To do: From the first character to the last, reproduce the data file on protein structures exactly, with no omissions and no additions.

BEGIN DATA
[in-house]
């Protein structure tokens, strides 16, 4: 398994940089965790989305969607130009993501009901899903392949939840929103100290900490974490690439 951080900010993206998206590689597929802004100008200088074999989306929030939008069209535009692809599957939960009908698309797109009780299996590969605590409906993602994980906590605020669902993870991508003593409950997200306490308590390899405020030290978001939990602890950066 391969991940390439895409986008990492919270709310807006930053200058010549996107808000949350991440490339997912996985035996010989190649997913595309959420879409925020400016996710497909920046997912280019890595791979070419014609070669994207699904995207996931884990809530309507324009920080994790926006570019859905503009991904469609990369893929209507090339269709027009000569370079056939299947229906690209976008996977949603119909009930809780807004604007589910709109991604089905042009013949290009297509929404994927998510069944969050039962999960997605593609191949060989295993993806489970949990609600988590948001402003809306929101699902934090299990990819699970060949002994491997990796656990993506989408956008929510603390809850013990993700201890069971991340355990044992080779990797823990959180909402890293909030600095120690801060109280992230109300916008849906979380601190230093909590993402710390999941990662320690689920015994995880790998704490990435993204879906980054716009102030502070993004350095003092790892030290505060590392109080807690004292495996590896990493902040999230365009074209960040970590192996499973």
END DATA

[in-house]
């Protein structure tokens, strides 16, 4: 398994940089965790989305969607130009993501009901899903392949939840929103100290900490974490690439 951080900010993206998206590689597929802004100008200088074999989306929030939008069209535009692809599957939960009908698309797109009780299996590969605590409906993602994980906590605020669902993870991508003593409950997200306490308590390899405020030290978001939990602890950066 391969991940390439895409986008990492919270709310807006930053200058010549996107808000949350991440490339997912996985035996010989190649997913595309959420879409925020400016996710497909920046997912280019890595791979070419014609070669994207699904995207996931884990809530309507324009920080994790926006570019859905503009991904469609990369893929209507090339269709027009000569370079056939299947229906690209976008996977949603119909009930809780807004604007589910709109991604089905042009013949290009297509929404994927998510069944969050039962999960997605593609191949060989295993993806489970949990609600988590948001402003809306929101699902934090299990990819699970060949002994491997990796656990993506989408956008929510603390809850013990993700201890069971991340355990044992080779990797823990959180909402890293909030600095120690801060109280992230109300916008849906979380601190230093909590993402710390999941990662320690689920015994995880790998704490990435993204879906980054716009102030502070993004350095003092790892030290505060590392109080807690004292495996590896990493902040999230365009074209960040970590192996499973």